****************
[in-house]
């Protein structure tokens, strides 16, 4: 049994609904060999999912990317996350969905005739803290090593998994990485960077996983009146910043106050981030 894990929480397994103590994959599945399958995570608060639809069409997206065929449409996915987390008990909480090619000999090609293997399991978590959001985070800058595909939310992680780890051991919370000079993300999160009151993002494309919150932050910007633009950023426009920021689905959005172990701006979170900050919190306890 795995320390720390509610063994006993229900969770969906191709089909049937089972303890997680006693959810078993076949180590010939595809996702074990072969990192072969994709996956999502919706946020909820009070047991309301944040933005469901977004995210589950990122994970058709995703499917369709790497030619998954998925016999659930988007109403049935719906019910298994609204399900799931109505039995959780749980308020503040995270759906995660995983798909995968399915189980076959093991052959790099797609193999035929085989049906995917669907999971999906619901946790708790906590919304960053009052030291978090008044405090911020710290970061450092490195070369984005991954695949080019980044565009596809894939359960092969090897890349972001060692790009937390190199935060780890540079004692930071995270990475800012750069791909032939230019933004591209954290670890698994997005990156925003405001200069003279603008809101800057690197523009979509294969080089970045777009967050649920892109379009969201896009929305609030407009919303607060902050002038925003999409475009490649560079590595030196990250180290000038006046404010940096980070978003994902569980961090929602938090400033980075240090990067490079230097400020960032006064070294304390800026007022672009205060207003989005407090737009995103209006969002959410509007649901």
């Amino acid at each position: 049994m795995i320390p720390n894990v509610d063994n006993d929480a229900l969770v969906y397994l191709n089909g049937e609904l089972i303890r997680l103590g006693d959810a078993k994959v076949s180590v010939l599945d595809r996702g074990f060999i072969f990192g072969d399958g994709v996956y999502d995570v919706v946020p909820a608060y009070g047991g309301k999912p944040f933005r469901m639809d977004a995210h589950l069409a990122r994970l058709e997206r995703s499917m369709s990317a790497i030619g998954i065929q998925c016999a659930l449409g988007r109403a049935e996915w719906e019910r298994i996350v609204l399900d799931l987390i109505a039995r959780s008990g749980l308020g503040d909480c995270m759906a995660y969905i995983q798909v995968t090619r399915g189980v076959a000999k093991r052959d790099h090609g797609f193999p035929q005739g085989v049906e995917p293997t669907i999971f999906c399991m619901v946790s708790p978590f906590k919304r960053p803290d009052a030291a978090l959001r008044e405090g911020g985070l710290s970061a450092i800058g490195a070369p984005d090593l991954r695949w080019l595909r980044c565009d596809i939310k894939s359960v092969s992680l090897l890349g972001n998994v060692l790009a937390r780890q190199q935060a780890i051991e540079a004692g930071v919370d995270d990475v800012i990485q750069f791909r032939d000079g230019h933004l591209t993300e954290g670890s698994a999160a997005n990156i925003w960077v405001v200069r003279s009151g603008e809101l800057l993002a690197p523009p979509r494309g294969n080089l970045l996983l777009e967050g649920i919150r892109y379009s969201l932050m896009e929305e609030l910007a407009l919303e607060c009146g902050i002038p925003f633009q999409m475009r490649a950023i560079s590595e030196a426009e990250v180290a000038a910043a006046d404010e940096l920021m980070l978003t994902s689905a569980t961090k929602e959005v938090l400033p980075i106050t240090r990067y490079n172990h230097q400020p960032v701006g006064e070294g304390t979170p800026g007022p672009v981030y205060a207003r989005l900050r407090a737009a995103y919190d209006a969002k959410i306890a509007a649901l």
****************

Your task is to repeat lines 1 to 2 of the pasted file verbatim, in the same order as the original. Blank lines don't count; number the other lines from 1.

[in-house]
């Protein structure tokens, strides 16, 4: 049994609904060999999912990317996350969905005739803290090593998994990485960077996983009146910043106050981030 894990929480397994103590994959599945399958995570608060639809069409997206065929449409996915987390008990909480090619000999090609293997399991978590959001985070800058595909939310992680780890051991919370000079993300999160009151993002494309919150932050910007633009950023426009920021689905959005172990701006979170900050919190306890 795995320390720390509610063994006993229900969770969906191709089909049937089972303890997680006693959810078993076949180590010939595809996702074990072969990192072969994709996956999502919706946020909820009070047991309301944040933005469901977004995210589950990122994970058709995703499917369709790497030619998954998925016999659930988007109403049935719906019910298994609204399900799931109505039995959780749980308020503040995270759906995660995983798909995968399915189980076959093991052959790099797609193999035929085989049906995917669907999971999906619901946790708790906590919304960053009052030291978090008044405090911020710290970061450092490195070369984005991954695949080019980044565009596809894939359960092969090897890349972001060692790009937390190199935060780890540079004692930071995270990475800012750069791909032939230019933004591209954290670890698994997005990156925003405001200069003279603008809101800057690197523009979509294969080089970045777009967050649920892109379009969201896009929305609030407009919303607060902050002038925003999409475009490649560079590595030196990250180290000038006046404010940096980070978003994902569980961090929602938090400033980075240090990067490079230097400020960032006064070294304390800026007022672009205060207003989005407090737009995103209006969002959410509007649901």